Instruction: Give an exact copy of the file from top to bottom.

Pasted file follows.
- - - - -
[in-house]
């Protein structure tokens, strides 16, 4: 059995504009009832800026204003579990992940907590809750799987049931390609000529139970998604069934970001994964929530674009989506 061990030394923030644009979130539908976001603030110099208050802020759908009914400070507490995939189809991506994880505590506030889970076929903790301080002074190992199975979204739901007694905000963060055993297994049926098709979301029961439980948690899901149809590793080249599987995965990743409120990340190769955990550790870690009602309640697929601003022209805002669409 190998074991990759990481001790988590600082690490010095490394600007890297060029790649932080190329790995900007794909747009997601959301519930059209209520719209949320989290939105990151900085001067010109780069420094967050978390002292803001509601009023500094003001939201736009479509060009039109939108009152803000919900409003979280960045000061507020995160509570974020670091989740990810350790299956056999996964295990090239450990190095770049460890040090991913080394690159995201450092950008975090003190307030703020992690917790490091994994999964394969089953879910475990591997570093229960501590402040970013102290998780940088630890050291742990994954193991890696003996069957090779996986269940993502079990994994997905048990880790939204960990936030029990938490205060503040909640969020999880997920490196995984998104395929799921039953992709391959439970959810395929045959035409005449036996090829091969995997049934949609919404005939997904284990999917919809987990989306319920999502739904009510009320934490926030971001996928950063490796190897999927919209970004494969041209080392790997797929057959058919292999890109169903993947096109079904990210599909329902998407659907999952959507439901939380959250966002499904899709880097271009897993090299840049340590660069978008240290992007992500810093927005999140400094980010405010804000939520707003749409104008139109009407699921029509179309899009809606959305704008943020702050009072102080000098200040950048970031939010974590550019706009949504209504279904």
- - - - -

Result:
[in-house]
């Protein structure tokens, strides 16, 4: 059995504009009832800026204003579990992940907590809750799987049931390609000529139970998604069934970001994964929530674009989506 061990030394923030644009979130539908976001603030110099208050802020759908009914400070507490995939189809991506994880505590506030889970076929903790301080002074190992199975979204739901007694905000963060055993297994049926098709979301029961439980948690899901149809590793080249599987995965990743409120990340190769955990550790870690009602309640697929601003022209805002669409 190998074991990759990481001790988590600082690490010095490394600007890297060029790649932080190329790995900007794909747009997601959301519930059209209520719209949320989290939105990151900085001067010109780069420094967050978390002292803001509601009023500094003001939201736009479509060009039109939108009152803000919900409003979280960045000061507020995160509570974020670091989740990810350790299956056999996964295990090239450990190095770049460890040090991913080394690159995201450092950008975090003190307030703020992690917790490091994994999964394969089953879910475990591997570093229960501590402040970013102290998780940088630890050291742990994954193991890696003996069957090779996986269940993502079990994994997905048990880790939204960990936030029990938490205060503040909640969020999880997920490196995984998104395929799921039953992709391959439970959810395929045959035409005449036996090829091969995997049934949609919404005939997904284990999917919809987990989306319920999502739904009510009320934490926030971001996928950063490796190897999927919209970004494969041209080392790997797929057959058919292999890109169903993947096109079904990210599909329902998407659907999952959507439901939380959250966002499904899709880097271009897993090299840049340590660069978008240290992007992500810093927005999140400094980010405010804000939520707003749409104008139109009407699921029509179309899009809606959305704008943020702050009072102080000098200040950048970031939010974590550019706009949504209504279904």